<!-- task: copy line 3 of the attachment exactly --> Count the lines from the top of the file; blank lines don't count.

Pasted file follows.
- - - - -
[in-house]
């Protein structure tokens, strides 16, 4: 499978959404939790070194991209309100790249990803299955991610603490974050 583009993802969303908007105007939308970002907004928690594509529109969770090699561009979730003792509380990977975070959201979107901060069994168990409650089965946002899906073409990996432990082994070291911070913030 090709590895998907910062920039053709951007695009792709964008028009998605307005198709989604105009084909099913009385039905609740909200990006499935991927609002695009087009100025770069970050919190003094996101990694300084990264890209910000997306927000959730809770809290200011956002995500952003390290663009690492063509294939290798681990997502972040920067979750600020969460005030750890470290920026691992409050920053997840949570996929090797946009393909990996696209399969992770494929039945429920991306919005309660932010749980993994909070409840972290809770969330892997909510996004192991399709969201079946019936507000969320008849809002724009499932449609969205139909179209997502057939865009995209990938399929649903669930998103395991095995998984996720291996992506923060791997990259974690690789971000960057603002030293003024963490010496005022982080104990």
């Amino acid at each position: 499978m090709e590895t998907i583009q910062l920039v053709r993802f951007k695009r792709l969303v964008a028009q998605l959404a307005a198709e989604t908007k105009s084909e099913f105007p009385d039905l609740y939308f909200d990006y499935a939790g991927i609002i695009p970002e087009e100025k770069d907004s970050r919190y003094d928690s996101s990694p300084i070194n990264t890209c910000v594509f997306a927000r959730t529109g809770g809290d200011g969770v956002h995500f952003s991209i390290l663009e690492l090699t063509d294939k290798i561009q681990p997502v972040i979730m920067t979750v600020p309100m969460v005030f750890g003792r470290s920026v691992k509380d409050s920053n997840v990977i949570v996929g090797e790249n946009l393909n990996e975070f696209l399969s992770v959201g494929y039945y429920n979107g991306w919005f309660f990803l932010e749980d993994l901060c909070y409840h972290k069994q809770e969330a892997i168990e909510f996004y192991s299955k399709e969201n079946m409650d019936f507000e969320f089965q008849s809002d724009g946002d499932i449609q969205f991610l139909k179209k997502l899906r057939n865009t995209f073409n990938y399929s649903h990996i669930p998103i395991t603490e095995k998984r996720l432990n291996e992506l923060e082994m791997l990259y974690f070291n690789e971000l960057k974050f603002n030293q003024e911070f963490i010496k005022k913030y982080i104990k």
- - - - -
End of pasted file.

């Amino acid at each position: 499978m090709e590895t998907i583009q910062l920039v053709r993802f951007k695009r792709l969303v964008a028009q998605l959404a307005a198709e989604t908007k105009s084909e099913f105007p009385d039905l609740y939308f909200d990006y499935a939790g991927i609002i695009p970002e087009e100025k770069d907004s970050r919190y003094d928690s996101s990694p300084i070194n990264t890209c910000v594509f997306a927000r959730t529109g809770g809290d200011g969770v956002h995500f952003s991209i390290l663009e690492l090699t063509d294939k290798i561009q681990p997502v972040i979730m920067t979750v600020p309100m969460v005030f750890g003792r470290s920026v691992k509380d409050s920053n997840v990977i949570v996929g090797e790249n946009l393909n990996e975070f696209l399969s992770v959201g494929y039945y429920n979107g991306w919005f309660f990803l932010e749980d993994l901060c909070y409840h972290k069994q809770e969330a892997i168990e909510f996004y192991s299955k399709e969201n079946m409650d019936f507000e969320f089965q008849s809002d724009g946002d499932i449609q969205f991610l139909k179209k997502l899906r057939n865009t995209f073409n990938y399929s649903h990996i669930p998103i395991t603490e095995k998984r996720l432990n291996e992506l923060e082994m791997l990259y974690f070291n690789e971000l960057k974050f603002n030293q003024e911070f963490i010496k005022k913030y982080i104990k």